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Madison Presbyterian Church discovers the secrets of the safe

Historic find sheds light on Indiana church’s past

by Pam Newhouse | Special to Presbyterian News Service

Jill Wiest (left) and Pam Newhouse (right) with the safe at Madison Presbyterian Church. (Photo provided)

Jill Wiest (left) and Pam Newhouse (right) with the safe at Madison Presbyterian Church. (Photo provided)

MADISON, Ind. – In 2014, a year before Madison Presbyterian Church’s 200th anniversary, Jill Wiest and I volunteered to see what information we could find to enhance the celebration. After looking through many old files we wondered if we had found everything—after all, there are many nooks and crannies in our 1846 church building.

What about that old safe in the small room off the kitchen that had been the pastor’s study in the 1800s? It took a while to find the right key, but eventually we did and opened it. To our satisfaction, it held a treasure trove of documents, letters, and ledgers that told of some of the highs and lows of Madison Presbyterian Church through the years.

The leather bound ledgers contained records of births, deaths, Sunday collections, disbursements for supplies, among other official registries, but most interesting were the loose papers, many of which were letters. A large number of them were personal letters written to Clerk of Session and local Madison businessman David McClure (1775-1836) and his family. It is not known why these letters ended up in the church safe, but they have given us added insight into our early church history and 19th century life here.

One letter was written in 1824 to McClure’s daughter, Martha by a schoolmate, Eliza Ann Ristine, of Crawfordsville. Her family had recently moved from Madison to that newly established settlement, and she wrote to her friend that there were only seven families living there. And “at this time, no school is here of any description and not much prospect of one for some time.” We felt this letter should be in Crawfordsville, and so we donated it to the Montgomery County Historical Society.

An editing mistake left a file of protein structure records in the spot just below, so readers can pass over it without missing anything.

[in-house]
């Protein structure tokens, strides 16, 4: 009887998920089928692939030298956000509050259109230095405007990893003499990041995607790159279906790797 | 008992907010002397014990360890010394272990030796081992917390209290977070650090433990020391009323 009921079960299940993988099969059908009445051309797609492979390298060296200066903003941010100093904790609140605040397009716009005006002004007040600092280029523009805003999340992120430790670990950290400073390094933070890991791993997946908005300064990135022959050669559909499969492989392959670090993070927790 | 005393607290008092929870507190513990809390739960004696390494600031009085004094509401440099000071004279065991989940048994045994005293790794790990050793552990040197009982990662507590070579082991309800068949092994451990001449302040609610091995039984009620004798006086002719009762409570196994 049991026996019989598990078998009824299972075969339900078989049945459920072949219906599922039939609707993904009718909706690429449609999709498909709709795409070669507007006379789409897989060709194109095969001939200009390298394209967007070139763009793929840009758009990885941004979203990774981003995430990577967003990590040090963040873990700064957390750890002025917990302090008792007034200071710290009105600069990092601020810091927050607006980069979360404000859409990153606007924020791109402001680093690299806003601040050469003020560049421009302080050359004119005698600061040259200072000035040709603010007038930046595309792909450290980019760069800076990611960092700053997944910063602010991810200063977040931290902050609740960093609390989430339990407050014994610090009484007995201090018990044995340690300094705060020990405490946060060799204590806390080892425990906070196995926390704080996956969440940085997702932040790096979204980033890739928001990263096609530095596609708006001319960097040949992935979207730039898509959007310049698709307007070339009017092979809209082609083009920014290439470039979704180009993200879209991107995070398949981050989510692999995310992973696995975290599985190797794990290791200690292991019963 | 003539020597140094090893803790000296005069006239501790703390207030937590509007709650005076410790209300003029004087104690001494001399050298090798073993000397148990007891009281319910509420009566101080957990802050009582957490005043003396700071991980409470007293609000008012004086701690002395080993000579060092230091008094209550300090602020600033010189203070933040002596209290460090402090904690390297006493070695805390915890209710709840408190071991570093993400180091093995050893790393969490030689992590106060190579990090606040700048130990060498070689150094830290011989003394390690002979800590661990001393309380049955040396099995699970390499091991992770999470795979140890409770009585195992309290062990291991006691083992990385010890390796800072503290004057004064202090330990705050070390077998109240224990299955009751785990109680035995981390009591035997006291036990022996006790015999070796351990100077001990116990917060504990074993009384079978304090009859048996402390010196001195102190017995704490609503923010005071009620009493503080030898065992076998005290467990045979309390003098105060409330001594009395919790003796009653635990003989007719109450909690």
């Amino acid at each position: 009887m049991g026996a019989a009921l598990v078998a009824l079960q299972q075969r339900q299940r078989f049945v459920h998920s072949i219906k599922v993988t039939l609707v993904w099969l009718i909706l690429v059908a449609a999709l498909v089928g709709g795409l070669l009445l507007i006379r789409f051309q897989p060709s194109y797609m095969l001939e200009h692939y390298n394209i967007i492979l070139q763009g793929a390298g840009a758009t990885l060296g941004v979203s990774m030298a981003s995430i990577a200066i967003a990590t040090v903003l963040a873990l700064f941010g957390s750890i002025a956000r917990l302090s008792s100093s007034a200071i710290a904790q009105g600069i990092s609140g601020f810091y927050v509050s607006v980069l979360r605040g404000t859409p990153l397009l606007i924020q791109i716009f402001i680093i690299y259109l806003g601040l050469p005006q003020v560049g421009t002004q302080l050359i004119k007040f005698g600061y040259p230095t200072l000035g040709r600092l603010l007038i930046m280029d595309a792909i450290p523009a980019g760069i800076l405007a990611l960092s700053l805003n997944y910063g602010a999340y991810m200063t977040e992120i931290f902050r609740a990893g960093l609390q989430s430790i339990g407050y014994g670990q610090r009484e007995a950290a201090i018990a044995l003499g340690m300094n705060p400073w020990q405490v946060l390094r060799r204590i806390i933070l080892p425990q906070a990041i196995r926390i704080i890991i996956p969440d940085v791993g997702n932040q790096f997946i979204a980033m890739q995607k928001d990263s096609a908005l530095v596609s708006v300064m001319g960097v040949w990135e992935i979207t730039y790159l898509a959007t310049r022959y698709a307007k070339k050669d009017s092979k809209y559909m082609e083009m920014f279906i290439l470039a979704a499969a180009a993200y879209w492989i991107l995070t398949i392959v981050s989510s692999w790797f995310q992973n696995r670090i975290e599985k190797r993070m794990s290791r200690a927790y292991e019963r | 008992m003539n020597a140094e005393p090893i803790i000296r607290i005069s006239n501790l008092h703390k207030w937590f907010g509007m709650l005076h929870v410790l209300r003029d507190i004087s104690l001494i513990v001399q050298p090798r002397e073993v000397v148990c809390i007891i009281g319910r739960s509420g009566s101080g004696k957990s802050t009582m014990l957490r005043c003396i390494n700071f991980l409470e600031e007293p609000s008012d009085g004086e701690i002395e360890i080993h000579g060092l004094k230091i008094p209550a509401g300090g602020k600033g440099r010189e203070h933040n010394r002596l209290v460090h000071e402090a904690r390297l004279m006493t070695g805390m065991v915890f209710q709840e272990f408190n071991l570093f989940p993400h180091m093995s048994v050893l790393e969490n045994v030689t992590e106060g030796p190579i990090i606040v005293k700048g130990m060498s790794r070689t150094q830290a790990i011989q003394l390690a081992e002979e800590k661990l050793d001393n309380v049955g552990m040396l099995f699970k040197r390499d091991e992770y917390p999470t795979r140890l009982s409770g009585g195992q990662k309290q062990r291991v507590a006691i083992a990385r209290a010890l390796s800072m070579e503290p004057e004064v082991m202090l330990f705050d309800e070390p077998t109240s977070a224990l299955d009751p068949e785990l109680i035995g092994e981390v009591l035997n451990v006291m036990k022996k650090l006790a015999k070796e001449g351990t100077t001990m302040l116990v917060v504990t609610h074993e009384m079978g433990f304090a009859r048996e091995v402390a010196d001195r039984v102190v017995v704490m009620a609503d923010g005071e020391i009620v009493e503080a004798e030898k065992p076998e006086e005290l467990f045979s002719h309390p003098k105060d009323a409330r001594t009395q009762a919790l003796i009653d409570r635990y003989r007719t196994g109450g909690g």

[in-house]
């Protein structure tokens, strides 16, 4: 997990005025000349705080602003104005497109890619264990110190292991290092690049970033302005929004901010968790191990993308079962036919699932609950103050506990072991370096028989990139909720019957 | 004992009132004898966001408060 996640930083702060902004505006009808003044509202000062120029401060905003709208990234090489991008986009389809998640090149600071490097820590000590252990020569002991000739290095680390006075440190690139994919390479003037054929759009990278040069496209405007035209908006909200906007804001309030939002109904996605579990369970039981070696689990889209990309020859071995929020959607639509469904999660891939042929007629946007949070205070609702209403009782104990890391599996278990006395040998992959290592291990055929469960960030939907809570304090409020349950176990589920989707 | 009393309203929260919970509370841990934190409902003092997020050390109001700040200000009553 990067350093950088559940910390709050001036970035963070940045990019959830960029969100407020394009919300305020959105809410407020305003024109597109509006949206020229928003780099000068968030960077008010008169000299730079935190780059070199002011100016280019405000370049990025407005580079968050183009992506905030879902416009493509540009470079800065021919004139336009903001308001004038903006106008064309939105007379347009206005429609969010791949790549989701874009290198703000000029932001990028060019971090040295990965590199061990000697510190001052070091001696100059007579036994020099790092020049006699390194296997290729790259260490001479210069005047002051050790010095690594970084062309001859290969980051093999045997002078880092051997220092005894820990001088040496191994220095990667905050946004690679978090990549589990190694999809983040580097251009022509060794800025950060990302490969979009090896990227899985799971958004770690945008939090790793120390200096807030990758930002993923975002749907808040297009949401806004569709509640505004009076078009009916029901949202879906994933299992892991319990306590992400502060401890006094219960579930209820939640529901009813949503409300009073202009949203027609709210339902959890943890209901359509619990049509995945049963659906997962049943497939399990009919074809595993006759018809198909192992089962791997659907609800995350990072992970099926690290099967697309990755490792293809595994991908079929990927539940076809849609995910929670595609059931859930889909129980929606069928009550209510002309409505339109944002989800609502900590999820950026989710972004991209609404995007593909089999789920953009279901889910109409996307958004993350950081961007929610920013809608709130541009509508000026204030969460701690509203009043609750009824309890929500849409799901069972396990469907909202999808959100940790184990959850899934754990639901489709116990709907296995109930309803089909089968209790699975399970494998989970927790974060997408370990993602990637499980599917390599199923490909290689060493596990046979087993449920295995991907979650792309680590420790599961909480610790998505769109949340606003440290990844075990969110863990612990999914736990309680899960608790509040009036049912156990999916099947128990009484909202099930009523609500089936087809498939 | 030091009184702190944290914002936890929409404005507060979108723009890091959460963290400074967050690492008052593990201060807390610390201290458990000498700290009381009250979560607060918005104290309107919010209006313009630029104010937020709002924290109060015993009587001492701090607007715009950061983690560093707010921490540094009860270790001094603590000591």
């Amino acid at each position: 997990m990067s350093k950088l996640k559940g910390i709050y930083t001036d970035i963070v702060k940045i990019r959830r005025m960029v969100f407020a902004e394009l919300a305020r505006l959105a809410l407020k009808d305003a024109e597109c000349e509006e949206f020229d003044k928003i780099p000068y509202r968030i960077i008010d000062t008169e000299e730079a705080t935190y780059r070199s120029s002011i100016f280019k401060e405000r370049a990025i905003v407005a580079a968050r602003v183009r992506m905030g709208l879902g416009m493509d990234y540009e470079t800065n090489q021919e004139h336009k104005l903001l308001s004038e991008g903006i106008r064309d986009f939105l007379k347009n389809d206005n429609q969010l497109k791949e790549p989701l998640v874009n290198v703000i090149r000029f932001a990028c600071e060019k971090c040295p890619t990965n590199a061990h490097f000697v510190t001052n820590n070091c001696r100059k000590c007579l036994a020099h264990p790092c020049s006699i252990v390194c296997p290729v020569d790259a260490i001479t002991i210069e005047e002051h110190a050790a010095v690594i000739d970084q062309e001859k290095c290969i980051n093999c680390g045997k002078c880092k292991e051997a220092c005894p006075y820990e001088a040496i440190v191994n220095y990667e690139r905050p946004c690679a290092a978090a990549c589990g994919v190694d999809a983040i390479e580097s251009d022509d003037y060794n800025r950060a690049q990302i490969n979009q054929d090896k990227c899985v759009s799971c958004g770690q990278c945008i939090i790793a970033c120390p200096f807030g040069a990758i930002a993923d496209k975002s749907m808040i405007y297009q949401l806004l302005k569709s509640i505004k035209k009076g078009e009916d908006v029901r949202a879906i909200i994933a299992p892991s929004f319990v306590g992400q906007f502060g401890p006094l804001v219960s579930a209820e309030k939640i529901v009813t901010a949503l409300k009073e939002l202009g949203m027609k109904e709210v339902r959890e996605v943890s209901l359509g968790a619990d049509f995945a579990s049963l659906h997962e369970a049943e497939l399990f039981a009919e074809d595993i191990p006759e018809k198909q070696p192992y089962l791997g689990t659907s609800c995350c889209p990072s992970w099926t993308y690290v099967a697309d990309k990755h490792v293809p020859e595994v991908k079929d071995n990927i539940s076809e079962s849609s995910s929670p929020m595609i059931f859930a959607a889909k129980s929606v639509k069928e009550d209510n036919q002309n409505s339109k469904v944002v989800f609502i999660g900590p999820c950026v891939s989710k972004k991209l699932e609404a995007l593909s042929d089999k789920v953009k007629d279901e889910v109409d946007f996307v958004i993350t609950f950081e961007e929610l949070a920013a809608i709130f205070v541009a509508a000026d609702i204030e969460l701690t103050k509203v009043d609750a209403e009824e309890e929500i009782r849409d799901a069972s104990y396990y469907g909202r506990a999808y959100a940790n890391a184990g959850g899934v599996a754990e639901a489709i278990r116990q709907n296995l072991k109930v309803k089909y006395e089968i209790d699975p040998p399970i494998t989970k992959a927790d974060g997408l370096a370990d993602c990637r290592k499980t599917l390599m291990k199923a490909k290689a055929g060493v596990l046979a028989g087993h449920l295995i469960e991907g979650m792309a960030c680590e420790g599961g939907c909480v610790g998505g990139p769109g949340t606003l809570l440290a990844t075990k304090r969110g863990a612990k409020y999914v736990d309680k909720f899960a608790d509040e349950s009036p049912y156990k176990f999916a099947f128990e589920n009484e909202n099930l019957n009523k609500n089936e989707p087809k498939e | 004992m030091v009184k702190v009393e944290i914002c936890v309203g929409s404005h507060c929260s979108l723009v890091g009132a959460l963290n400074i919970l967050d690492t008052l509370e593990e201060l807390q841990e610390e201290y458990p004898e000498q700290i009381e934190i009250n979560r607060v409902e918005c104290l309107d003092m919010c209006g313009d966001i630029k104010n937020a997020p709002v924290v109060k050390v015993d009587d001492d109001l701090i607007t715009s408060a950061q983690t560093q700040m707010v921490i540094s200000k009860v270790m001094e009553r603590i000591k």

Letter written by Robert Marshall McClure to his sister, Martha McClure, in Madison, 22 May, 1838 Transcription, 8 lines up from the bottom: "I was at the opening of the assembly and it was really amusing to see the Manner in which the New School party conducted themselves, after the sermon and the house was called to order by the Moderator, came one (of) the Heretics, I know not what else to call them, for they are not Presbyterians, moved that the..."

Letter written by Robert Marshall McClure to his sister, Martha McClure, in Madison, 22 May, 1838
Transcription, 8 lines up from the bottom: “I was at the opening of the assembly and it was really amusing to see the Manner in which the New School party conducted themselves, after the sermon and the house was called to order by the Moderator, came one (of) the Heretics, I know not what else to call them, for they are not Presbyterians, moved that the…”

A letter written to McClure in February of 1812 talks about the numerous strong aftershocks resulting from the New Madrid earthquakes in Missouri and Tennessee. The initial event, which occurred on December 16, 1811, shook windows and furniture as far away as Washington, DC and rang bells in Richmond, Virginia. People in Kentucky and Indiana certainly had damage done to their homes, and the writer, writing from Fayette County, Kentucky (Lexington), wondered if God was sending an ominous message about more dire events to come. He was concerned that God was trying to chastise the people, but firmly believed that everyone would come through it all right if they just kept the faith.

A chatty letter written in 1819 to David McClure from a friend in Boston told of the Yellow Fever epidemic there. Then he commented about a recent Madison Presbyterian minister whom, he heard, had “finally left the city. I thought he would never go … he must be a little cracked in the upper story, I think.”